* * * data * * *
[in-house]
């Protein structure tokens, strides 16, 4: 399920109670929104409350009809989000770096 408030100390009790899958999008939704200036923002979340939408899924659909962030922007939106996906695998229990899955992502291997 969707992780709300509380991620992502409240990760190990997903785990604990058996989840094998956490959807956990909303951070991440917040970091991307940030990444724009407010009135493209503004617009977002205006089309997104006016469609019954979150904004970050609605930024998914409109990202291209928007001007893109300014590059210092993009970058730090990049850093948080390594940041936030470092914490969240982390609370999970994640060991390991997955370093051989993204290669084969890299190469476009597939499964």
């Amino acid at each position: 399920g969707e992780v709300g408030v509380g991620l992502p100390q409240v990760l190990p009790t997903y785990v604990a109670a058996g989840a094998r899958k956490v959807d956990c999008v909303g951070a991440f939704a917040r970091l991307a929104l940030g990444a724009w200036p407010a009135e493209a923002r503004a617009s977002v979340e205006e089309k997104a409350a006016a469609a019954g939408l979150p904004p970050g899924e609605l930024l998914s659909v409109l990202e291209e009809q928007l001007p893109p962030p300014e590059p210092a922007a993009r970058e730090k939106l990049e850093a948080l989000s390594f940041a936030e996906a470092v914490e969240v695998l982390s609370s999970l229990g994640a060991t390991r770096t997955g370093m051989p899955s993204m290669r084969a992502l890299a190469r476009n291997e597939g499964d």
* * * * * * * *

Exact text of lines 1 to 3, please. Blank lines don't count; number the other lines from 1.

[in-house]
């Protein structure tokens, strides 16, 4: 399920109670929104409350009809989000770096 408030100390009790899958999008939704200036923002979340939408899924659909962030922007939106996906695998229990899955992502291997 969707992780709300509380991620992502409240990760190990997903785990604990058996989840094998956490959807956990909303951070991440917040970091991307940030990444724009407010009135493209503004617009977002205006089309997104006016469609019954979150904004970050609605930024998914409109990202291209928007001007893109300014590059210092993009970058730090990049850093948080390594940041936030470092914490969240982390609370999970994640060991390991997955370093051989993204290669084969890299190469476009597939499964």
């Amino acid at each position: 399920g969707e992780v709300g408030v509380g991620l992502p100390q409240v990760l190990p009790t997903y785990v604990a109670a058996g989840a094998r899958k956490v959807d956990c999008v909303g951070a991440f939704a917040r970091l991307a929104l940030g990444a724009w200036p407010a009135e493209a923002r503004a617009s977002v979340e205006e089309k997104a409350a006016a469609a019954g939408l979150p904004p970050g899924e609605l930024l998914s659909v409109l990202e291209e009809q928007l001007p893109p962030p300014e590059p210092a922007a993009r970058e730090k939106l990049e850093a948080l989000s390594f940041a936030e996906a470092v914490e969240v695998l982390s609370s999970l229990g994640a060991t390991r770096t997955g370093m051989p899955s993204m290669r084969a992502l890299a190469r476009n291997e597939g499964d």